A less obvious example comes from modern work on the links between genes and attitudes. There is now a research agenda which uses surveys of adult twins to compare the effect of genes and environment on political attitudes. For example, Oskarsson et al (2015: 650) argue that existing studies ‘report that genetic factors account for 30–50% of the variation in issue orientations, ideology, and party identification’. One potential mechanism is cognitive ability: put simply, and rather cautiously and speculatively, with a million caveats, people with lower cognitive ability are more likely to see ‘complexity, novelty, and ambiguity’ as threatening and to respond with fear, risk aversion, and conservatism (2015: 652).

My immediate thought, when reading this stuff, is about how people would use it cynically, even at this relatively speculative stage in testing and evidence gathering: my opponent’s genes make him stupid, which makes him fearful of uncertainty and ambiguity, and therefore anxious about change and conservative in politics (in other words, the Yoda hypothesis applied only to stupid people). It’s not his fault, but his stupidity is an obstacle to progressive politics. If you add in some psychological biases, in which people inflate their own sense of intelligence and underestimate that of their opponents, you have evidence-informed, really shit political debate! ‘My opponent is stupid’ seems a bit better than ‘my opponent is mental’ but only in the sense that eating a cup of cold sick is preferable to eating shit.

I say this as we try to produce some practical recommendations (for scientist and advocates of EBPM) to engage with politicians to improve the use of evidence in policy. I’ll let you know if it goes beyond a simple maxim: adapt to their emotional and cognitive biases, but don’t simply assume they’re stupid.

See also: the many commentaries on how stupid it is to treat your political opponents as stupid

Stop Calling People “Low Information Voters

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Why the pollsters got it wrong

We have a new tradition in politics in which some people glory in the fact that the polls got it wrong. It might begin with ‘all these handsome experts with all their fancy laptops and they can’t even tell us exactly how an election will turn out’, and sometimes it ends with, ‘yet, I knew it all along’. I think that the people who say it most are the ones that are pleased with the result and want to stick it to the people who didn’t predict it: ‘if, like me, they’d looked up from their laptops and spoken to real people, they’d have seen what would happen’.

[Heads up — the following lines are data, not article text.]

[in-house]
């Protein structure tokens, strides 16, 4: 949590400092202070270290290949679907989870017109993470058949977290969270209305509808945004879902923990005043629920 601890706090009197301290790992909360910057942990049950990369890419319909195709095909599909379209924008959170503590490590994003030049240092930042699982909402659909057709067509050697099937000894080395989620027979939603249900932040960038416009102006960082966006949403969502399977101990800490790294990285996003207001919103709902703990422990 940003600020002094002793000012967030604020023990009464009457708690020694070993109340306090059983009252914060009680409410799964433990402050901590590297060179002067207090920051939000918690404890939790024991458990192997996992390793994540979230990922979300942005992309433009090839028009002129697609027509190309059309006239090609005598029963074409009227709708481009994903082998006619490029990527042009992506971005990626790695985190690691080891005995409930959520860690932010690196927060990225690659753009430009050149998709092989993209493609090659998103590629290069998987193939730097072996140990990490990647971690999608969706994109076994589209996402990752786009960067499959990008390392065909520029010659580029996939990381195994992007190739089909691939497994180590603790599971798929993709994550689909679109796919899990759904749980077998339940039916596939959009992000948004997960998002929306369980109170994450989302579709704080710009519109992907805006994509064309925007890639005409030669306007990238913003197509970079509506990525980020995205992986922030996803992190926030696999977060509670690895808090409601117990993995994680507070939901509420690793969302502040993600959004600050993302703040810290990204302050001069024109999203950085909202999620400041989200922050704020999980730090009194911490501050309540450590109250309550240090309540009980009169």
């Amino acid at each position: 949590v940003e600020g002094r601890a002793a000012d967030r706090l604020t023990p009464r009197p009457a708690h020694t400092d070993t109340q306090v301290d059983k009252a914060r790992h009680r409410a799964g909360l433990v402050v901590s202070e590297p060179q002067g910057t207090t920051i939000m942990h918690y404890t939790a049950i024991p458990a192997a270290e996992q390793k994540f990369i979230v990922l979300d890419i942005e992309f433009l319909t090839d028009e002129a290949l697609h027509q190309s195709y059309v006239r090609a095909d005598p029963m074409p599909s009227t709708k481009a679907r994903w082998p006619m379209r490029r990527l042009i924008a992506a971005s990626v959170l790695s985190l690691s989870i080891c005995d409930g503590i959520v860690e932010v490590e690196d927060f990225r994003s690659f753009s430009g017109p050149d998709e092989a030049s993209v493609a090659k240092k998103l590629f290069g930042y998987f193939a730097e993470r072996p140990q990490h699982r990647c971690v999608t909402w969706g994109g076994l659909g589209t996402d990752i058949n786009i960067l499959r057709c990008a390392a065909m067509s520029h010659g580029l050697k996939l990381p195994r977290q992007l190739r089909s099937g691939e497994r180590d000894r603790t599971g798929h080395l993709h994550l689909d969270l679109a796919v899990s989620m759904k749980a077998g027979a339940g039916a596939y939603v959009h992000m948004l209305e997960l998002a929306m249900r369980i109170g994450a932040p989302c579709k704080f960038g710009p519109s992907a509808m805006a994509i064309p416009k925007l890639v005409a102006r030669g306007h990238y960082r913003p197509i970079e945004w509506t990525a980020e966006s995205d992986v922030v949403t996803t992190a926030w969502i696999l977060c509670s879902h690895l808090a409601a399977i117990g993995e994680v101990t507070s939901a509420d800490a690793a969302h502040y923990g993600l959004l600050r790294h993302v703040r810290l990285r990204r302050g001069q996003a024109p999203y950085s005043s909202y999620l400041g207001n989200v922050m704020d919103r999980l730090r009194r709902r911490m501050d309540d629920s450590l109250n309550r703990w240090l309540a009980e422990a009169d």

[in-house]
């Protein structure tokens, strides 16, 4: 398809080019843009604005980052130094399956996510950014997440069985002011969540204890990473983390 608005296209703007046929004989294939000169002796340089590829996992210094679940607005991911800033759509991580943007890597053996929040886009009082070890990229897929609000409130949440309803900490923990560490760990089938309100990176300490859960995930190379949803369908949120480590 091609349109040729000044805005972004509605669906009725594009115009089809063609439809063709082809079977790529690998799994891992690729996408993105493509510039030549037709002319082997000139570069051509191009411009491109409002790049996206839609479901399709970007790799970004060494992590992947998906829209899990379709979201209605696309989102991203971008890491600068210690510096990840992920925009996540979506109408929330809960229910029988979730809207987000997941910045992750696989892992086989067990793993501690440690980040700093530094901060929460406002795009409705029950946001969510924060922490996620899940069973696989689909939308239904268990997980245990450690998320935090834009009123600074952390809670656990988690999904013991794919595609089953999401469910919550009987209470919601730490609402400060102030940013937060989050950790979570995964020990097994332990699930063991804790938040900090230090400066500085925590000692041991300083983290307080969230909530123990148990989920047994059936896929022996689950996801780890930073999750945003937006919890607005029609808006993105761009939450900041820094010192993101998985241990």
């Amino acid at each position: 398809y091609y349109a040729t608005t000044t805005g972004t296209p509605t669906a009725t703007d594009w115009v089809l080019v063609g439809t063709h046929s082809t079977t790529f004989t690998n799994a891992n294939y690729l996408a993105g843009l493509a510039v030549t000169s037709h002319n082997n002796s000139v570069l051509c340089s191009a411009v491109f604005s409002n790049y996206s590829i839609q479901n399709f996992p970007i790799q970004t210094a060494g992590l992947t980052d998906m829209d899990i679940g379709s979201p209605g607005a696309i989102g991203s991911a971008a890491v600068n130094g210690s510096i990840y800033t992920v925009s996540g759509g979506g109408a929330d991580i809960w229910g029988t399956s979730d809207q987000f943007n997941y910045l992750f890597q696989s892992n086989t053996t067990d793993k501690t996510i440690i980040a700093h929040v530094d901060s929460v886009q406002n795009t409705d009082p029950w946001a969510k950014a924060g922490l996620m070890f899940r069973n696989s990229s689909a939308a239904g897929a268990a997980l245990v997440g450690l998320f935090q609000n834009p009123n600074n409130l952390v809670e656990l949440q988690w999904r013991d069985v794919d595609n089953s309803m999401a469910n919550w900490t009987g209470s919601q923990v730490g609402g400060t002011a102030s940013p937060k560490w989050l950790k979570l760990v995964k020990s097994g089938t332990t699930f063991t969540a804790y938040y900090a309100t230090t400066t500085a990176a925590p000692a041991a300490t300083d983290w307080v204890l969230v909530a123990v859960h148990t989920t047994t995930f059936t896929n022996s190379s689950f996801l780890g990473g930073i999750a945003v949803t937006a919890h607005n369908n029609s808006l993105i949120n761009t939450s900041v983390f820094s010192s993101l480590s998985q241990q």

To my mind, it’s always surprising when so many polls seem to do so well. Think for a second about what ‘pollsters’ do: they know they can’t ask everyone how they will vote (and why), so they take a small sample and use it as a proxy for the real world. To make sure the sample isn’t biased by selection, they develop methods to generate respondents randomly. To try to make the most of their resources, and make sure that their knowledge is cumulative, they use what they think they know about the population to make sure that they get enough responses from a ‘representative’ sample of the population. In many cases, that knowledge comes from things like focus groups or one-to-one interviews to get richer (qualitative) information than we can achieve from asking everyone the same question, often super-quickly, in a larger survey.

This process involves all sorts of compromises and unintended consequences when we have a huge population but limited resources: we’d like to ask everyone in person, but it’s cheaper to (say) get a 4-figure response online or on the phone; and, if we need to do it quickly, our sample will be biased towards people willing to talk to us.* So, on top of a profound problem – the possibility of people not telling the truth in polls – we have a potentially less profound but more important problem: the people we need to talk to us aren’t talking to us. So, we get a misleading read because we’re asking an unrepresentative sample (although it is nothing like as unrepresentative as proxy polls from social media, the word ‘on the doorstep’, or asking your half-drunk mates how they’ll vote).